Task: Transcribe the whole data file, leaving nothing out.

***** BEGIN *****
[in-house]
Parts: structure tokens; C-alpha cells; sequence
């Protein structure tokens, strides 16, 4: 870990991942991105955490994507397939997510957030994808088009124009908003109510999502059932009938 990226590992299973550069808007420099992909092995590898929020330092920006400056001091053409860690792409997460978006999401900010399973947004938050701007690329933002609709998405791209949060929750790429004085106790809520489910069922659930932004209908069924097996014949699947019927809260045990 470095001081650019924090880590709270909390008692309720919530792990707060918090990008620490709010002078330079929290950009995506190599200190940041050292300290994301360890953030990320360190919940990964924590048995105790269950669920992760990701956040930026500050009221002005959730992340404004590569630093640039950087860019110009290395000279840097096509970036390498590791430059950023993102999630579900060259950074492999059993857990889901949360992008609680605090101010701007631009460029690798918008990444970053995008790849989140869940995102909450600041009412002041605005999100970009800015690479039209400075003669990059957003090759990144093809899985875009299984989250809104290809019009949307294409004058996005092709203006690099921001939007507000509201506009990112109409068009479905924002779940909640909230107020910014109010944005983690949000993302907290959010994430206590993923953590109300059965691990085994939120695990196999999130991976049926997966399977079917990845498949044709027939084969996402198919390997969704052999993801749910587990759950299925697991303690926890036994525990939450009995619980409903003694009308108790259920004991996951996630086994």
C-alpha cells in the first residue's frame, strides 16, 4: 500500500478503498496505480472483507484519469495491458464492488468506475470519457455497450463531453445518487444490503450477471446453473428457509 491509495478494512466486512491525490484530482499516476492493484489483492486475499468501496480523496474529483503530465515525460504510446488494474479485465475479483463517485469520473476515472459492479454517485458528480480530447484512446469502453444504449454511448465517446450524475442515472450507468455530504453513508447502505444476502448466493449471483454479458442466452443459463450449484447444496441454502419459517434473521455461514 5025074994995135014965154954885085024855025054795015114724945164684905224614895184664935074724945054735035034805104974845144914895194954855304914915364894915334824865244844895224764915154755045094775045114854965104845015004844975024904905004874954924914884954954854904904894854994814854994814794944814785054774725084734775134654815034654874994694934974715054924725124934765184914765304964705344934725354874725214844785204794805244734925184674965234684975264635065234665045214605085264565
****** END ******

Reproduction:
[in-house]
Parts: structure tokens; C-alpha cells; sequence
């Protein structure tokens, strides 16, 4: 870990991942991105955490994507397939997510957030994808088009124009908003109510999502059932009938 990226590992299973550069808007420099992909092995590898929020330092920006400056001091053409860690792409997460978006999401900010399973947004938050701007690329933002609709998405791209949060929750790429004085106790809520489910069922659930932004209908069924097996014949699947019927809260045990 470095001081650019924090880590709270909390008692309720919530792990707060918090990008620490709010002078330079929290950009995506190599200190940041050292300290994301360890953030990320360190919940990964924590048995105790269950669920992760990701956040930026500050009221002005959730992340404004590569630093640039950087860019110009290395000279840097096509970036390498590791430059950023993102999630579900060259950074492999059993857990889901949360992008609680605090101010701007631009460029690798918008990444970053995008790849989140869940995102909450600041009412002041605005999100970009800015690479039209400075003669990059957003090759990144093809899985875009299984989250809104290809019009949307294409004058996005092709203006690099921001939007507000509201506009990112109409068009479905924002779940909640909230107020910014109010944005983690949000993302907290959010994430206590993923953590109300059965691990085994939120695990196999999130991976049926997966399977079917990845498949044709027939084969996402198919390997969704052999993801749910587990759950299925697991303690926890036994525990939450009995619980409903003694009308108790259920004991996951996630086994």
C-alpha cells in the first residue's frame, strides 16, 4: 500500500478503498496505480472483507484519469495491458464492488468506475470519457455497450463531453445518487444490503450477471446453473428457509 491509495478494512466486512491525490484530482499516476492493484489483492486475499468501496480523496474529483503530465515525460504510446488494474479485465475479483463517485469520473476515472459492479454517485458528480480530447484512446469502453444504449454511448465517446450524475442515472450507468455530504453513508447502505444476502448466493449471483454479458442466452443459463450449484447444496441454502419459517434473521455461514 5025074994995135014965154954885085024855025054795015114724945164684905224614895184664935074724945054735035034805104974845144914895194954855304914915364894915334824865244844895224764915154755045094775045114854965104845015004844975024904905004874954924914884954954854904904894854994814854994814794944814785054774725084734775134654815034654874994694934974715054924725124934765184914765304964705344934725354874725214844785204794805244734925184674965234684975264635065234665045214605085264565